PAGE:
Richard Hibbard has hit the nail on the head in his call for Wales’ 60-cap rule to be more flexible.
The Lions and Wales star urged the Welsh Rugby Union to look at cases on an individual basis, rather than have a blanket regulation which prohibits exiles from playing for Wayne Pivac’s side.
Hibbard spoke out on the thorny topic in the wake of highly-rated flanker Thomas Young becoming ineligible for Wales after extending his stay with Wasps, and Hadleigh Parkes and Aled Davies putting any international ambitions on hold by entering exile.
Parkes turned down an offer from the WRU to be part of Pivac’s 38-strong elite squad to sign for Japanese club Panasonic Wild Knights, so can’t be considered for Test rugby as he falls way short of the WRU’s 60-cap mark.
Parkes’ departure, and the potential impact it could have, shouldn’t be underestimated because he was the glue which held the Welsh midfield together during his 29 appearances.
It leaves Wales in a potentially precarious position at centre with Jonathan Davies, Owen Watkin and Scott Williams having had their share of injury problems.
There is an answer in the shape of a class act plying his trade in England. Ashley Beck plays for Worcester and could certainly do a job in an emergency. Indeed, he would almost certainly had more caps were it not for a glut of injuries, but is ruled out for Wales because he isn’t with one of the four regions.
It could be a similar situation with Dan Baker, if the big No.8, who was compared to Scott Quinnell, signs for French club Stade Montois.
At his best a rampaging Baker, who’s battling back from an horrific knee injury, could be required in an emergency, although he would hope to be pushing for a place in coach Pivac’s squad as of right if eligible.
Wales have talent at the back of the scrum, but Taulupe Faletau, Ross Moriarty and Josh Navidi have each spent lengthy periods on the sidelines.
Baker too will soon be deemed out of bounds by Pivac because like Young, Beck and, for that matter, Bath playmaker Rhys Priestland, he is disqualified from playing for Wales for having less than those required 60 caps.
It’s understandable the WRU have tried to do something to keep the best talent in Wales.
But there is hypocrisy in the ruling.
Saracens centre Nick Tompkins and lock Will Rowlands, a team-mate of Young at Wasps, were able to make their international debuts during the Six Nations even though they are based in England.
Why? Simply because they were uncapped, which for some reason makes them exempt from the WRU’s policy.
The same applied to Sale Sharks prop WillGriff John and Gloucester wing Louis Rees-Zammit, who Pivac chose in his squad.
Rhys Carre also appeared in the tournament because he was uncapped when he signed for Saracens last season, while Josh Adams was in the same boat when he was picked from Worcester Warriors and Jonah Holmes from Leicester Tigers.
Toulon’s seasoned international Rhys Webb, who was on loan with Bath, was able to return because he has signed for the Ospreys for next season.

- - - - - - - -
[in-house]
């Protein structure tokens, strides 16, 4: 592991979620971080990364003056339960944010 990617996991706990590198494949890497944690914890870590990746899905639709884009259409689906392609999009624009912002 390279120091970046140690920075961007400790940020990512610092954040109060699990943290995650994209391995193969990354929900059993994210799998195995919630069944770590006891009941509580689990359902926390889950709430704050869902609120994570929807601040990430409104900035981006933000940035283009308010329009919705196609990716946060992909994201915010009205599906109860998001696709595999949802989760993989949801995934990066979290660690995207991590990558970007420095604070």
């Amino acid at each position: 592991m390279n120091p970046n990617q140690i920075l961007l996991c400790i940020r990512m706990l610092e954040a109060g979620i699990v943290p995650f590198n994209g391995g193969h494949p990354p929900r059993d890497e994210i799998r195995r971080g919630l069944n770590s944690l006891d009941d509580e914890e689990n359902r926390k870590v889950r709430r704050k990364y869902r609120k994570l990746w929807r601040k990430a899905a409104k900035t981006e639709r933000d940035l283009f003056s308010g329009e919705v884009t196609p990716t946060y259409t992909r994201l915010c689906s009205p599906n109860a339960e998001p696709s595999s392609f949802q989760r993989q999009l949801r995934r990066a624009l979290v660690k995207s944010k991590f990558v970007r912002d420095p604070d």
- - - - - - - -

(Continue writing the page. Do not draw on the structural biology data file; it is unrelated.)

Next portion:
I haven’t got an issue with any of them but the treatment of Young, Beck and company really rankles because, in my opinion, the WRU isn’t playing fair.
The policy drawn up by the WRU hierarchy smacks of hypocrisy and double standards, one rule for one and another for another.
My understanding is none of the players in the wilderness received a firm and competitive offer to remain at home, or sign for a Welsh region if their original contract had expired in England.
So why should they be disqualified from being picked for Wales in those circumstances?
What happens if there is a glut of injuries and Wales need one of the exiles? It almost happened with Priestland during the Six Nations, when there was a major doubt about Dan Biggar.
Pivac’s predecessor Warren Gatland always maintained that while there wasn’t an exceptional circumstance clause, he hoped common sense would prevail in such a situation.
But, as it stands and we hope it doesn’t happen, who does Pivac pick at No.9 if the likes of Webb, Gareth Davies and Tomos Williams are ruled out of an international? Or a couple are injured and the other terribly off form.
It could even be that Aled Davies, who started against Uruguay at the Rugby World Cup just last autumn, plays the best rugby of any of Wales’ scrum-halves when he links up with Champions Cup holders Saracens.
Whatever level they are at, playing and training every day with such stellar talent may well improve Davies as a player.
It wouldn’t be the first time someone has improved by leaving Wales. Stephen Jones, who is Pivac’s backs chief, produced the best rugby of his career after joining French club Clermont Auvergne.
Dan Biggar says he has improved after joining Northampton.
So at least leave the door open and give Pivac the option to pick Davies, Young, Beck, Baker et al should an emergency arise?
You have to enforce rules, but this one is too inconsistent anyway. It’s wrong that some exiles can play for Wales simply because they haven’t yet been capped, while others can’t simply because they have been capped.
It’s time the WRU cleared up the mess. As Hibbard says, “They should look at things on an individual basis and consider exceptions to the rules.”